Japan has done it's upmost to 'dumb down' the entire population - like any communist power would do. The media is a powerful weapon for the management of information and I've found that all Japanese people generally believe anything they're told, simply because they saw it on TV or read about it in the papers. The government has created a subservient population of people with genrally low IQs who lost all their critical, logical, and intelligible thinking skills. When people start to think it gives them ideas and ideas are dangerous when the mailable populace starts to question. The result is, indeed, an Orwellian society that is structured and ordered.

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Posted in: Police capt in organized crime unit warned for accepting fridge from gangster See in context

He's lucky to get away with just accepting a fridge. I was often told that 'gift-giving' by members of organised crime syndicates to various high-ranking police is quite normal. It always has been in just about every prefecture. And they are gifts (usually cars or holidays) because gifts of the financial kind arouse suspicion straight away and the transaction is traceable. It has, and always will be, a normal custom in Japan.

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Posted in: Magazine airs anxieties over China's burgeoning economic clout See in context

Ha! The fist's up the other one now!

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Posted in: Narita ranked third in airport quality survey See in context

Waiting for an hour to go through immigration is hardly 'efficient.' Shanghai Pudong Airport is, in my opinion, the best airport I've ever been through. From stepping-off the plane and walking through to collect my suitcase usually takes less than 15 minutes. And it keeps getting quicker every single time.

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Posted in: Ehime man arrested for killing mother, putting body in freezer See in context

No more yakiniku for me!

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Posted in: Growing interest in urban agriculture produces greenery in heart of Tokyo See in context

Nice to see more people growing marijuana plants in the urban area.

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Posted in: What it's like for department store staff in a recession See in context

One of the most interesting, yet heartbreaking, stories to appear on JT. It's certainly an accurate and sad reflection of the situation in Japan today.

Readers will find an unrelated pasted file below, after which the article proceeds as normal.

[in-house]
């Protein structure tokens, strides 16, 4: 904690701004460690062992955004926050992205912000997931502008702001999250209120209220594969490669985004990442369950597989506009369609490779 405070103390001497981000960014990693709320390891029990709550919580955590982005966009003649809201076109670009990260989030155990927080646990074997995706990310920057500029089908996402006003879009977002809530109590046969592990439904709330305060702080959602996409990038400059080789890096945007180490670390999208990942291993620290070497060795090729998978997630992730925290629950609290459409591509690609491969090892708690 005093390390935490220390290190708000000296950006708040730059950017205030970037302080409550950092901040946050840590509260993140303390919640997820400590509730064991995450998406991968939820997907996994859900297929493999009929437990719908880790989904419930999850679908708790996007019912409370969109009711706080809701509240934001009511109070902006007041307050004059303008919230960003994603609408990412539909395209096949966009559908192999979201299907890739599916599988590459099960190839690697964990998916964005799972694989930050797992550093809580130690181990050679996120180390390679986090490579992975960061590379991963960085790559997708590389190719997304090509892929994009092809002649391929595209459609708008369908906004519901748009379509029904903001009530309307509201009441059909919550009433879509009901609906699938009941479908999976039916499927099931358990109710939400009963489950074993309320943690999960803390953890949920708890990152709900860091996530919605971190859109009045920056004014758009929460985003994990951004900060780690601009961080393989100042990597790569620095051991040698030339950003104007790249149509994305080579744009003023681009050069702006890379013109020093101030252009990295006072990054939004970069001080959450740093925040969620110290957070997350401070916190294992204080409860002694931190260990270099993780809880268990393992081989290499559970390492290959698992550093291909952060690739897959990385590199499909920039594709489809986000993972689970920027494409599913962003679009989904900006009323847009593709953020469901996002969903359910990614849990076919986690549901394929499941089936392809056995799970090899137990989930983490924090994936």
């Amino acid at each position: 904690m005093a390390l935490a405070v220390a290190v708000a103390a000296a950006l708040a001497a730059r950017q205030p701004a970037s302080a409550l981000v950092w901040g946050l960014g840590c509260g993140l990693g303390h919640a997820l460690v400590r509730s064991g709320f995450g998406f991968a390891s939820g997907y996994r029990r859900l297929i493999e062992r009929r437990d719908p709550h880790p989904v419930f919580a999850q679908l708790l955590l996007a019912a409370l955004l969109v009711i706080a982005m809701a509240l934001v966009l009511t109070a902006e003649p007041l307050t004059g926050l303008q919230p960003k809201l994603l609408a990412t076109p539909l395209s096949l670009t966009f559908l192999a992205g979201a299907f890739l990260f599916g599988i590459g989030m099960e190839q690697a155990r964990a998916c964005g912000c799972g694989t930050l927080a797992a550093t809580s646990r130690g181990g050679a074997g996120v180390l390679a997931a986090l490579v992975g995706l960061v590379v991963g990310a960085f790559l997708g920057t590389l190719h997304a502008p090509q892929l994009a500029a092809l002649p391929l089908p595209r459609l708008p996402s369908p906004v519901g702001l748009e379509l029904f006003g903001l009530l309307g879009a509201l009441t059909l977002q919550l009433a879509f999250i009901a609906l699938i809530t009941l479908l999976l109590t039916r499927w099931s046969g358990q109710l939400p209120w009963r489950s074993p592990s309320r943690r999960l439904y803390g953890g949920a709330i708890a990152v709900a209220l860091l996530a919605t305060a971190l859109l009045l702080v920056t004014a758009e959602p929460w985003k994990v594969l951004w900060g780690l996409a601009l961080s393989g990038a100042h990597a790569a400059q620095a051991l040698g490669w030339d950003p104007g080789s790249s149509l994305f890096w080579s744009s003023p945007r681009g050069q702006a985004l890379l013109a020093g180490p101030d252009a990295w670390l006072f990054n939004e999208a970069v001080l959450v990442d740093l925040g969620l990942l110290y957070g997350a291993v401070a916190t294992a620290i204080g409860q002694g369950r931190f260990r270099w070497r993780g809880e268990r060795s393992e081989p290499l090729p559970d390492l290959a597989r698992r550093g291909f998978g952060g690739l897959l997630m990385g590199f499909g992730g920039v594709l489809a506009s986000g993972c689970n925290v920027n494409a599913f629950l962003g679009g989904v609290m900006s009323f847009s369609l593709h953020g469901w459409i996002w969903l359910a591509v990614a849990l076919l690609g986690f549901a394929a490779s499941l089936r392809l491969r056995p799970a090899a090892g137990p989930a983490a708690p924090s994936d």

I can see many Chinese department stores moving in and/or taking over prominent and prestigious retail premises in the future to cater more for ever-growing Chinese customers.

Shanghai & Beijing department stores, by contrast, are thriving hubs of activity all day long with customers spending what I can only describe as a phenomenal amounts of money on brand-name goods. Lets hope the Chinese can save Japan.

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Posted in: Man slashes two women on Sapporo street See in context

These incidents are (sadly) becoming so normal that it's almost worth not considering it as news-worthy anymore ...

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Posted in: More Tokyo train stations start using lights to stem suicides See in context

What is needed are thick glass panals with sliding doors that run the entire length of the platform. Only when the doors to the train and the platform are aligned will they open. Works only in stations where, I assume from reading the article, most of these suicides happen.

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Posted in: Autumn tint See in context

Its been a dream of mine for almost 20 years to visit this place. Just never seem to get there !

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Posted in: How a meaningless argument ended in murder See in context

Quote: "Police suspect all were under the influence of drugs at the time of the crime. Yet another incomprehensible act of violence over a meaningless argument."

... Just another typical day in Japan

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Posted in: New breed of employees can’t communicate and wilt under pressure See in context

I work in China and we have the same problem here. Even the most gifted graduates with dreams of joining a foreign company/working abroad usually end up working on the assembly line with a screwdriver. They totally lack the creative and imaginative input large companies demand of their employees to stay ahead of the competition.

Many more large companies in China (esp. Hong Kong) are being criticized for recruiting foreign talent out of necessity.

I can't help wondering if many of Japan's large companies in the future will solve this problem the same way.

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Posted in: Flower expo See in context

Shouldn't this picture be with the lead story "Hatoyama's Cabinate Takes Shape" ???

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Posted in: English-language teaching industry in bad shape See in context